This Heinlein book comes from a 1941 magazine, a 1949 book edition, and then a fifth Baen paperback printing from 1999. That is to say, the book was in print fifty-eight years later. The cover has a retro-video game look to it that might make you think this is one of the juvie rocket-jockey things, but it’s not.
The story picks up at a secret Rocky Mountain military lab where a messenger finds that most of the scientists are very recently dead. Only a handful have survived some sort of accident, and the messenger was to tell the lab that it was to act independently as United States military command (and the country) had collapsed under an invasion from the Asians, who are apparently a blend of Communist China, Japan, recently amalgamated India, and elements of the Soviet Union. The messenger takes command, and the remaining scientist discovers that one of his colleagues had discovered another natural force somewhere between electromagnetism and gravity that can kill people by race/genetics as well as provide power and work miracles. So to resist the occupying army, they start a new religion and hope to make an effective stand before the occupiers realize what’s going on.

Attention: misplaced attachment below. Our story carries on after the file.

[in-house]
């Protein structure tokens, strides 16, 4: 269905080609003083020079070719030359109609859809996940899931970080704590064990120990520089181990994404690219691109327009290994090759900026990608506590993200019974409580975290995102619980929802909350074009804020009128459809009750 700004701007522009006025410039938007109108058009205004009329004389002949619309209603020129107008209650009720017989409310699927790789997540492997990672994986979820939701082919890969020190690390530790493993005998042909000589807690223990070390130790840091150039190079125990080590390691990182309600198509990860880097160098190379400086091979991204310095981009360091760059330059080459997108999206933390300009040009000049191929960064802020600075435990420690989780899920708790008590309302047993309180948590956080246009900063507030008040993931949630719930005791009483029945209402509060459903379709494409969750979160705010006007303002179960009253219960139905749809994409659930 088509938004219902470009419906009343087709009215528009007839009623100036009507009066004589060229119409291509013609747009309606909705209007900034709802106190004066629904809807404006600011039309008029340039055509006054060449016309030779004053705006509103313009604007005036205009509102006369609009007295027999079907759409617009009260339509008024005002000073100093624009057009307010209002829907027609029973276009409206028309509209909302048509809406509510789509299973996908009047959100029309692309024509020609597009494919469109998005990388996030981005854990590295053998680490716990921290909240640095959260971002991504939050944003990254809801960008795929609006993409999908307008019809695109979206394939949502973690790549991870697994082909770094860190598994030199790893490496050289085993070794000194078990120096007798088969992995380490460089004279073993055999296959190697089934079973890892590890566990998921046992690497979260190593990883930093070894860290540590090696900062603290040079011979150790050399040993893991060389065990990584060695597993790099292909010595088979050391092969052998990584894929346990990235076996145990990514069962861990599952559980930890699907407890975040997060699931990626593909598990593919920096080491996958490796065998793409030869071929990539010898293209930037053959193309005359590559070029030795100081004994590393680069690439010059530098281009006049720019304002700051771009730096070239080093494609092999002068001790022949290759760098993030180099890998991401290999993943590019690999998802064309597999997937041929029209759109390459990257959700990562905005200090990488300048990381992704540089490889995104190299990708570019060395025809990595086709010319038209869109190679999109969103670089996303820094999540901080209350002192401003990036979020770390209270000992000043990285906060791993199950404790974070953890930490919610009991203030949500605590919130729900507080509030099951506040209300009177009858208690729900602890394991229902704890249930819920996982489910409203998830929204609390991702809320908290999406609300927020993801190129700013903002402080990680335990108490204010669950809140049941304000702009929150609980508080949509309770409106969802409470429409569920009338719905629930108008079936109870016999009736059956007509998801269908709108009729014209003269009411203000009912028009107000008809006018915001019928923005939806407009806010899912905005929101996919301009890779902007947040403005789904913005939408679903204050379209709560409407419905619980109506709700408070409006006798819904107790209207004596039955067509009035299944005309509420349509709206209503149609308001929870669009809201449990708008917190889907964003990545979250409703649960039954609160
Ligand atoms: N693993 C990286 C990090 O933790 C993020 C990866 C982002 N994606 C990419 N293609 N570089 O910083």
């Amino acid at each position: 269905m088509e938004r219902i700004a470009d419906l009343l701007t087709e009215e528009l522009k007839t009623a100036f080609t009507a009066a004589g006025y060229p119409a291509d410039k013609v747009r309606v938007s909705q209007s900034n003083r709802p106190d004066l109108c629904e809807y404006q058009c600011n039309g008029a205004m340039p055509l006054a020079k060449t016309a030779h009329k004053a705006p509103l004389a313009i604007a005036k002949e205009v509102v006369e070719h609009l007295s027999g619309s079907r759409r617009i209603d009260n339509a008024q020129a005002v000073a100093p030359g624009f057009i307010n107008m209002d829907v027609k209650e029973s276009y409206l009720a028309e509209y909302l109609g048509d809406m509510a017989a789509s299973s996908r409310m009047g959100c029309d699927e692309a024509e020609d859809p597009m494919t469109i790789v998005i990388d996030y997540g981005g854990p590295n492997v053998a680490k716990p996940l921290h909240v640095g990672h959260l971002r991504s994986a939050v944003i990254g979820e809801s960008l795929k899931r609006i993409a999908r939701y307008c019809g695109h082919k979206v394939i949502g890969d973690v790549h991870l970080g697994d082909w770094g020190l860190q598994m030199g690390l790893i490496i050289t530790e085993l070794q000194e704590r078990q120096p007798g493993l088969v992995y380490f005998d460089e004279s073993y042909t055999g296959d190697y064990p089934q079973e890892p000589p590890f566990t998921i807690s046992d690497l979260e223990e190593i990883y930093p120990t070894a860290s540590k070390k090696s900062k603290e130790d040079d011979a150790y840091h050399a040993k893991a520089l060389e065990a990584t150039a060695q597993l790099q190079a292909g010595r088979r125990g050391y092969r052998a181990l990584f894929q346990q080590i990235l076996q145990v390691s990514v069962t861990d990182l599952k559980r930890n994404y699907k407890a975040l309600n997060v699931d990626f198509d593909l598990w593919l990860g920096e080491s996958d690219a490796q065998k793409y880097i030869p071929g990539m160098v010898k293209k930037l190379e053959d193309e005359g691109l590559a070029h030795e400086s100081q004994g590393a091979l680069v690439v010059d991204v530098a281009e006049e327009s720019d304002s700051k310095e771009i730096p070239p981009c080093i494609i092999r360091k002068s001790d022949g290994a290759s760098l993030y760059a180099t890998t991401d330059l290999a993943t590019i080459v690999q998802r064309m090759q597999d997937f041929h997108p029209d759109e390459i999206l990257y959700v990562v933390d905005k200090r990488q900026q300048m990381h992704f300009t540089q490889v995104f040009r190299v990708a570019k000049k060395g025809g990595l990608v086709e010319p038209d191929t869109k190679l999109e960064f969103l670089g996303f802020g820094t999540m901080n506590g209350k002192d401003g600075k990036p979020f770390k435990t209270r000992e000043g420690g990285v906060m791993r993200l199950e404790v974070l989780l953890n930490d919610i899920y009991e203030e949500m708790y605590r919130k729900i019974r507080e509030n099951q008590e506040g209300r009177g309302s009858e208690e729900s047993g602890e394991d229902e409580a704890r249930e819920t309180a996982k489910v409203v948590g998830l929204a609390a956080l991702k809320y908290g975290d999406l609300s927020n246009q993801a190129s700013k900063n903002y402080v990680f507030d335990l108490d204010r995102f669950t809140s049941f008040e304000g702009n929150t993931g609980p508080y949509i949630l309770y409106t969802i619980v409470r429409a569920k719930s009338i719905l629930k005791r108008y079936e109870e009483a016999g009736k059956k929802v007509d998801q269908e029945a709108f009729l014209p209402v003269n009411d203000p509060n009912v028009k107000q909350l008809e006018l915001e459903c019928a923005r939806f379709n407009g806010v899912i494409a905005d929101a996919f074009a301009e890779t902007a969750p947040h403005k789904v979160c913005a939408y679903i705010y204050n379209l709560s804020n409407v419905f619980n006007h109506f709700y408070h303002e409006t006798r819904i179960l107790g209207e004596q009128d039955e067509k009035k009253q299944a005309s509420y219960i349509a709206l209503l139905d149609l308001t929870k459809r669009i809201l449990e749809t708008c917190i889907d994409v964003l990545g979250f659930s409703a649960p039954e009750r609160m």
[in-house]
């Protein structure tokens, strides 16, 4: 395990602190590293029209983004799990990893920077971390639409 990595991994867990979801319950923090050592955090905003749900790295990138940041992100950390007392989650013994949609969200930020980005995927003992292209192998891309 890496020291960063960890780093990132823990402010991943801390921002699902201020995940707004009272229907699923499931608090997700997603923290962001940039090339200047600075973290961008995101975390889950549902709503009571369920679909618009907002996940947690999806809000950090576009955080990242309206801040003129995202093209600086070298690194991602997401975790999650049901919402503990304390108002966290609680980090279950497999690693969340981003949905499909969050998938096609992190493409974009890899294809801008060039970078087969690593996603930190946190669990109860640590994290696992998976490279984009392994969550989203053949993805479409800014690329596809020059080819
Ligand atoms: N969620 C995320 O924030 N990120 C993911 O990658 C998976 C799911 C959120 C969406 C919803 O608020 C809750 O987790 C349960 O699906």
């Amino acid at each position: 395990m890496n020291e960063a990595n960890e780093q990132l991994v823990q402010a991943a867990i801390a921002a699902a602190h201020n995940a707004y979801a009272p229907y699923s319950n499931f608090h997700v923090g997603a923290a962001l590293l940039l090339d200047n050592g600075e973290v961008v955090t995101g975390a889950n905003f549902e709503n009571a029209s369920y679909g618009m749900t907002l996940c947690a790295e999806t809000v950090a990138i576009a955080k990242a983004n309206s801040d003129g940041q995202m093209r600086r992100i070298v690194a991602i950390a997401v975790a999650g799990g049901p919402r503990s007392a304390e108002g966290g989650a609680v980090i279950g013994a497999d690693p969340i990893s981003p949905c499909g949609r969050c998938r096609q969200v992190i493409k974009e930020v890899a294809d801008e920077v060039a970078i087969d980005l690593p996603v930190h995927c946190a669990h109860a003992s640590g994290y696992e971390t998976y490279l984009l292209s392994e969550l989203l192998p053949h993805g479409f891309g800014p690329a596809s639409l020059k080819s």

An interesting premise, and a bit talky in that Heinlein way (but not full of sex, as that’s decades away). However, the book does use an awful lot of slurs for Asians from slant-eyes to flat-faces and more (I couldn’t get away without putting them in as I have typed other ethnic slurs whilst talking about books in the past). You know, I am an old man now, so I come from an age where I can recognize that, when this book was originally published, the United States had just defeated an Asian power, the communists had taken over China, and people knew about the Mongol hordes. So I can accept the language as a product of its time and not hit the fainting couch or the streets in protest.
So a quick read, an interesting premise, talky, and prone to describing a military enemy in dehumanizing ways.